Hassib Habibi carries his convictions as easily as his AK-47. Now he has to resuscitate the Afghan economy as the 31-year-old deputy director of economic cooperation at the Afghan Ministry of Foreign Affairs.
Habibi recalled the debates he had with friends in Kabul who supported the former Western-backed Afghan Republic. He describes the encounters as tiresome exercises, but he kept at them.
“They would point to me and say, ‘People like you are the ones keeping us from advancing,’ and I’d just look right back at them and say, ‘What progress, show me one example?’ And they’d turn back around and say, ‘Because you people won’t let us, that’s why.’ It just went on like that forever.”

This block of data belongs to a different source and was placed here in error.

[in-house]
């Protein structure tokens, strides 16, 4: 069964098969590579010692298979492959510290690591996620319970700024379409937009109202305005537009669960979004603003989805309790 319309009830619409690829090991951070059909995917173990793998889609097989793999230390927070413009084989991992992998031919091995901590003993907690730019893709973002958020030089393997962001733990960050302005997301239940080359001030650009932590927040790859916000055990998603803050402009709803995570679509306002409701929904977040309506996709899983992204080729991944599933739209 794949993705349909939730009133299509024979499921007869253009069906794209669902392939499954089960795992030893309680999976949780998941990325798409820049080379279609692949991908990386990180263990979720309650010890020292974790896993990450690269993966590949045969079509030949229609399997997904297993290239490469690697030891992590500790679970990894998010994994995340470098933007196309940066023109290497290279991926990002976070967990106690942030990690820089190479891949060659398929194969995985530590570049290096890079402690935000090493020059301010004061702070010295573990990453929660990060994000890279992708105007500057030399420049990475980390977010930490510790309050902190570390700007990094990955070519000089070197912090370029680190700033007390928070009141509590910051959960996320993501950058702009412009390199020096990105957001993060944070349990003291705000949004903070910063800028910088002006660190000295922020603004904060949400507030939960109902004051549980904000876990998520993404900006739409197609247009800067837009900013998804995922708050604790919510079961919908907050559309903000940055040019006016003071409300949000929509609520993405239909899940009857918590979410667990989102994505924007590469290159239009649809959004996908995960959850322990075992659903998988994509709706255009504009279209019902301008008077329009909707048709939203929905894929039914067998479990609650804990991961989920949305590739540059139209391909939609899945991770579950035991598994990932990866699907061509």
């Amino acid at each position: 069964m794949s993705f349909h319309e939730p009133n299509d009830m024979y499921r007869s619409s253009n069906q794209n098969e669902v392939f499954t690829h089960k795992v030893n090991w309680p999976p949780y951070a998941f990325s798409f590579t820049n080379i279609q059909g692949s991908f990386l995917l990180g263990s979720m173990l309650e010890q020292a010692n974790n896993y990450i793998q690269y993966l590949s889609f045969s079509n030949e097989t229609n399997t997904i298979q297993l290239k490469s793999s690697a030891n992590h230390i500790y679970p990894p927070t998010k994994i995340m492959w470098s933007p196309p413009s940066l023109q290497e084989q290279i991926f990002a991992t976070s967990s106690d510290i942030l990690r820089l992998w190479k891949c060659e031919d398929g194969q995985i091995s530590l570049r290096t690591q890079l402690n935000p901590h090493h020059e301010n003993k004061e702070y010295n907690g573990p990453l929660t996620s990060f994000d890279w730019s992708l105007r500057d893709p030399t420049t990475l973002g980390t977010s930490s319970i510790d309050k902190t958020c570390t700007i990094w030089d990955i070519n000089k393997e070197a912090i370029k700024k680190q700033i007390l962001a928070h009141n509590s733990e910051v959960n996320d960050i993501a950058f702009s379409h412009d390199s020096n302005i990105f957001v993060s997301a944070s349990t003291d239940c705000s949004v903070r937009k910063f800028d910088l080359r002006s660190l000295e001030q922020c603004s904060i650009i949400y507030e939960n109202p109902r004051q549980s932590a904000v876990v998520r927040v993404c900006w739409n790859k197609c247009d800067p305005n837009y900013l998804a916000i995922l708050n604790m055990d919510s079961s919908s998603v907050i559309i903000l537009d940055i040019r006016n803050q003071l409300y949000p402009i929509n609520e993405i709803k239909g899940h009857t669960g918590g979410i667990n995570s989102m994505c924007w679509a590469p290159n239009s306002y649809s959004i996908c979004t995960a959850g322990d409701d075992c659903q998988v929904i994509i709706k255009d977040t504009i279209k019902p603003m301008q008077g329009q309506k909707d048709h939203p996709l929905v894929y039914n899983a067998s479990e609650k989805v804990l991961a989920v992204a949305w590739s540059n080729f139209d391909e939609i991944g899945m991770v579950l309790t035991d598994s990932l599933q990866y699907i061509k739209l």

The circular nature of those conversations shows that over the decades, not much has changed in the Afghan conflict. In the 1980s, nearly every family had members who sided with the Soviet-backed communist government and others who took the side of the Western-supported mujahideen. Over the last two decades, there were families and friends divided between the Taliban and the Republic.
Source: Meet the Taliban’s Would-Be Rainmaker, Foreign Policy, by Ali M. Latifi, July 16, 2022